ST. LOUIS, Mo. - At a press conference held in Room 200 at City Hall, on Tuesday, St. Louis Mayor Lyda Krewson and Pride St. Louis announced that uniformed police officers will now be allowed to march in the St. Louis LGBTQIA+ Pride Parade on Sunday, June 30, 2019.

 

 

The reversal follows 10 days of fractious debate within the local LGBTQIA+ community since news of the uniform ban broke. Pride St. Louis had asked for police officers not to march in uniform to commemorate the 50th anniversary of the Stonewall Riots, widely hailed as the catalyst for the modern day LGBTQIA+ rights movement.

 

Following the press conference both Pride St. Louis and Metro Trans Umbrella Group issued the following respective statements:

 

Pride St. Louis:

 

On the eve of the 50th Anniversary of The Stonewall Riots we admit that we still have an enormous amount of work to do to insure EVERY member of our St. Louis LGBTQIA Community feels respected, honored and included, especially our Transgender members.

 

As we move forward towards a safer and more inclusive St. Louis, we look forward to working with The Mayor, and The City of St Louis to provide Diversity and Inclusion training, continued conversations, meetings, and working together for a better community.

 

We concluded after months and weeks of lengthy discussions and debate and also listening to our community, that we will welcome LGBTQIA Police Officers and allies to walk in uniform in the 2019 PrideFest Parade June 30th downtown.

 

We are dedicated to making sure all of our LGBTQIA community feels safe and respected and are looking forward to building lasting relationships with Mayor Krewson, The City of St. Louis, Public Safety and Law Enforcement.

 

Metro Trans Umbrella Group:

 

This year, 50 years after the Stonewall riot, we were cautiously optimistic that we would finally be seen by our own community. Earlier this year, the board of Pride St Louis decided to center gender expansive and trans lived experiences by holding us up as grand marshals in honor of 50 years into our movement. When we agreed to take our place as grand marshals, we agreed to make our bodies vulnerable; we put our most marginalized community members at risk once again, especially our siblings of color. While hesitant, we agreed despite knowing that uniformed, armed police officers who have historically and presently criminalized our bodies would be in the parade. We have strained at best, and violent at worst, relationships with police officers. There has been no indication or effort made to gain an understanding or awareness by the police of who we are and what our community needs from our police officers. We knew that our constituency would be resistant to marching with armed officers however we wanted to work with the Pride Board and Parade team. Once the decision was made to exclude armed, uniformed police officers we finally felt seen, heard, understood and centered. Watching the backlash from white, cisgender gay and lesbian and straight community members, we realize that there is so much more work to be done. More than 50 years into this fight, we are not safe even within our own movement. So what are we going to do now? We don’t know. For right now, our leadership core is at a loss for words. We are disappointed. We are frightened. And, now quite frankly, we are much more aware of the massive targets on our backs put there by the Federal government, our state legislature, and our own community leaders.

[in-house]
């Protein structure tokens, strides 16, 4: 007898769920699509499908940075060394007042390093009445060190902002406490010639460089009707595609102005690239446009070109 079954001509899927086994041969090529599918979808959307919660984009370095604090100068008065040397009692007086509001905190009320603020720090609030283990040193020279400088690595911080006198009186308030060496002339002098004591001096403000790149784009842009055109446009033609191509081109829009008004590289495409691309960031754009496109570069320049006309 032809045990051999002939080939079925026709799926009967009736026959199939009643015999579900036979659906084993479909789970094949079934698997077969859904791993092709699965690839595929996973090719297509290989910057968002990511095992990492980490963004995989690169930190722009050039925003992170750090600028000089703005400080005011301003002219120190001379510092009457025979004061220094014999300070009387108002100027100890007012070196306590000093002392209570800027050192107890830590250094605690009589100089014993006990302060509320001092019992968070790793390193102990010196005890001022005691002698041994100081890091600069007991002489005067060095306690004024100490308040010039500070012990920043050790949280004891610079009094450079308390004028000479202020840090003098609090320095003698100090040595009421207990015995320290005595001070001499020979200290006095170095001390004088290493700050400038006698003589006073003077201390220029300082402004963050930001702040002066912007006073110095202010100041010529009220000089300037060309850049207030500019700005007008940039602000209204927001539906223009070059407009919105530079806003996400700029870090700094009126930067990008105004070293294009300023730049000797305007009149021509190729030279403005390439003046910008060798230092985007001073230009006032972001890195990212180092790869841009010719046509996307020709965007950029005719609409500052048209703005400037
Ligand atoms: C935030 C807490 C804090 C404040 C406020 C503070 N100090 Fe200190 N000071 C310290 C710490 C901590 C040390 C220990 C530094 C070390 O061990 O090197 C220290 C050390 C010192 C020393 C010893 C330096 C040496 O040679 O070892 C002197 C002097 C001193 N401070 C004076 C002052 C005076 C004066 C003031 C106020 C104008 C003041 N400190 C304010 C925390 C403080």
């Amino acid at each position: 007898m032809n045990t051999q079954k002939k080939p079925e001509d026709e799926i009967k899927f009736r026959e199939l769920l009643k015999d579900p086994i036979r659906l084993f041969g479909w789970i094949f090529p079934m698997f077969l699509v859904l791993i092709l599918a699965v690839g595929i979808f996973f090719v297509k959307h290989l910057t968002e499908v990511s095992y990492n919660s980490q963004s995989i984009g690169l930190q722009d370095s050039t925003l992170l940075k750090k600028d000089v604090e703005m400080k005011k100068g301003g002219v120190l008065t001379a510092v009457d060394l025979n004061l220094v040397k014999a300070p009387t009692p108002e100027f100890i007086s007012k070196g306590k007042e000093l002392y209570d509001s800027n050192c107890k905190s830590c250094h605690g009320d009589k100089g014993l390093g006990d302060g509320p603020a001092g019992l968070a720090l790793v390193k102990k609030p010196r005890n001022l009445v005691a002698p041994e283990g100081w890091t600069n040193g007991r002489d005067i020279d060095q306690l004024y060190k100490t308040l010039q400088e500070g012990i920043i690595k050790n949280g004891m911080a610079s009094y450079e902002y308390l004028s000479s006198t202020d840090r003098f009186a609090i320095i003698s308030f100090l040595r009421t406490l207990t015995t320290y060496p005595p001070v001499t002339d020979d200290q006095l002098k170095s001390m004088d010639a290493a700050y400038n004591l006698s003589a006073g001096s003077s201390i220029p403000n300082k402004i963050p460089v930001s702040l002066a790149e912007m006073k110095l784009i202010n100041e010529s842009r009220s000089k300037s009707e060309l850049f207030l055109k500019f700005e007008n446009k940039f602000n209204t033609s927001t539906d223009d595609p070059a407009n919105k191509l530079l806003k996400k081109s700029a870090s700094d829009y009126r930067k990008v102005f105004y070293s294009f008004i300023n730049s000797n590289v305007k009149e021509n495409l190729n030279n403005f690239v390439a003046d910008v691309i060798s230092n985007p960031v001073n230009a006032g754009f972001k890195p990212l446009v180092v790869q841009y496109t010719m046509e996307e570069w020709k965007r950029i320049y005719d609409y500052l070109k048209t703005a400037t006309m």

This is a developing story.

 

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